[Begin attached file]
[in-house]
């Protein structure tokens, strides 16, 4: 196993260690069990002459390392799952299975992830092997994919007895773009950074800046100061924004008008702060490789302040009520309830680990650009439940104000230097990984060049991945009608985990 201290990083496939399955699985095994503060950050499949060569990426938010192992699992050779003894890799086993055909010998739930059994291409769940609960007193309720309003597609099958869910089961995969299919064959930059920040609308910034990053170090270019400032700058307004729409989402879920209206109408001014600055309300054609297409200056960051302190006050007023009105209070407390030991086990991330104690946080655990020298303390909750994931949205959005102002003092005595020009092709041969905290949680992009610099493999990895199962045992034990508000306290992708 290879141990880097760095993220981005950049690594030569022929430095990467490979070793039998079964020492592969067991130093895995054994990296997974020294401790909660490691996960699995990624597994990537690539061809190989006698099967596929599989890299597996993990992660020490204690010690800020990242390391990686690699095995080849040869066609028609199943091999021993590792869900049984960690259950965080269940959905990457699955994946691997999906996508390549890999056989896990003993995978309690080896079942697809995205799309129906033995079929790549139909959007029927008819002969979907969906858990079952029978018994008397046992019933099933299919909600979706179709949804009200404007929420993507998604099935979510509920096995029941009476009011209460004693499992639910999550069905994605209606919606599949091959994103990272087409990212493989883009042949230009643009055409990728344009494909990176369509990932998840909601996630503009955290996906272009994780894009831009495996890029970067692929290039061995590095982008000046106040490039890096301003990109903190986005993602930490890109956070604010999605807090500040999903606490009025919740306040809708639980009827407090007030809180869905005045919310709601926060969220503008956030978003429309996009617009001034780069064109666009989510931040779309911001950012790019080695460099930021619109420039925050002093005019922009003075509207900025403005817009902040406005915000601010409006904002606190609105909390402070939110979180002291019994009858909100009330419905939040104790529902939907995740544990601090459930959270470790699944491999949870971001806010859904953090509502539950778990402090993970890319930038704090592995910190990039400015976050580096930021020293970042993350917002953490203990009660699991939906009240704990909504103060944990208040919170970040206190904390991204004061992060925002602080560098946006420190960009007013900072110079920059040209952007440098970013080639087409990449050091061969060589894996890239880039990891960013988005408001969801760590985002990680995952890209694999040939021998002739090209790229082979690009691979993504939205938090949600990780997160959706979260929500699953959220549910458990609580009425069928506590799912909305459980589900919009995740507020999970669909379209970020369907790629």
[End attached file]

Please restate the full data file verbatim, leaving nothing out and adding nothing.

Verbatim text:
[in-house]
């Protein structure tokens, strides 16, 4: 196993260690069990002459390392799952299975992830092997994919007895773009950074800046100061924004008008702060490789302040009520309830680990650009439940104000230097990984060049991945009608985990 201290990083496939399955699985095994503060950050499949060569990426938010192992699992050779003894890799086993055909010998739930059994291409769940609960007193309720309003597609099958869910089961995969299919064959930059920040609308910034990053170090270019400032700058307004729409989402879920209206109408001014600055309300054609297409200056960051302190006050007023009105209070407390030991086990991330104690946080655990020298303390909750994931949205959005102002003092005595020009092709041969905290949680992009610099493999990895199962045992034990508000306290992708 290879141990880097760095993220981005950049690594030569022929430095990467490979070793039998079964020492592969067991130093895995054994990296997974020294401790909660490691996960699995990624597994990537690539061809190989006698099967596929599989890299597996993990992660020490204690010690800020990242390391990686690699095995080849040869066609028609199943091999021993590792869900049984960690259950965080269940959905990457699955994946691997999906996508390549890999056989896990003993995978309690080896079942697809995205799309129906033995079929790549139909959007029927008819002969979907969906858990079952029978018994008397046992019933099933299919909600979706179709949804009200404007929420993507998604099935979510509920096995029941009476009011209460004693499992639910999550069905994605209606919606599949091959994103990272087409990212493989883009042949230009643009055409990728344009494909990176369509990932998840909601996630503009955290996906272009994780894009831009495996890029970067692929290039061995590095982008000046106040490039890096301003990109903190986005993602930490890109956070604010999605807090500040999903606490009025919740306040809708639980009827407090007030809180869905005045919310709601926060969220503008956030978003429309996009617009001034780069064109666009989510931040779309911001950012790019080695460099930021619109420039925050002093005019922009003075509207900025403005817009902040406005915000601010409006904002606190609105909390402070939110979180002291019994009858909100009330419905939040104790529902939907995740544990601090459930959270470790699944491999949870971001806010859904953090509502539950778990402090993970890319930038704090592995910190990039400015976050580096930021020293970042993350917002953490203990009660699991939906009240704990909504103060944990208040919170970040206190904390991204004061992060925002602080560098946006420190960009007013900072110079920059040209952007440098970013080639087409990449050091061969060589894996890239880039990891960013988005408001969801760590985002990680995952890209694999040939021998002739090209790229082979690009691979993504939205938090949600990780997160959706979260929500699953959220549910458990609580009425069928506590799912909305459980589900919009995740507020999970669909379209970020369907790629």